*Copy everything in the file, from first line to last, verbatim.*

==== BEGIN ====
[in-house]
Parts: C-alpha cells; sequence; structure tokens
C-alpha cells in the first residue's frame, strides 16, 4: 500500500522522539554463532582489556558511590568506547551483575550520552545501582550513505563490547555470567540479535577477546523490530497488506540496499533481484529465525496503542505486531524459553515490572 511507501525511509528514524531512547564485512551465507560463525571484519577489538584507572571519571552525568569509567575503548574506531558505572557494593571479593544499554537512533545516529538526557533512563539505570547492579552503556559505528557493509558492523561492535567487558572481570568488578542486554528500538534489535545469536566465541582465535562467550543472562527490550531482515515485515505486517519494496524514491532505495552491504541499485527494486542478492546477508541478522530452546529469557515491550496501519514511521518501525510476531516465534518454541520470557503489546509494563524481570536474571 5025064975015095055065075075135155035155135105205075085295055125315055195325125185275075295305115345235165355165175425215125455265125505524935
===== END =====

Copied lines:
[in-house]
Parts: C-alpha cells; sequence; structure tokens
C-alpha cells in the first residue's frame, strides 16, 4: 500500500522522539554463532582489556558511590568506547551483575550520552545501582550513505563490547555470567540479535577477546523490530497488506540496499533481484529465525496503542505486531524459553515490572 511507501525511509528514524531512547564485512551465507560463525571484519577489538584507572571519571552525568569509567575503548574506531558505572557494593571479593544499554537512533545516529538526557533512563539505570547492579552503556559505528557493509558492523561492535567487558572481570568488578542486554528500538534489535545469536566465541582465535562467550543472562527490550531482515515485515505486517519494496524514491532505495552491504541499485527494486542478492546477508541478522530452546529469557515491550496501519514511521518501525510476531516465534518454541520470557503489546509494563524481570536474571 5025064975015095055065075075135155035155135105205075085295055125315055195325125185275075295305115345235165355165175425215125455265125505524935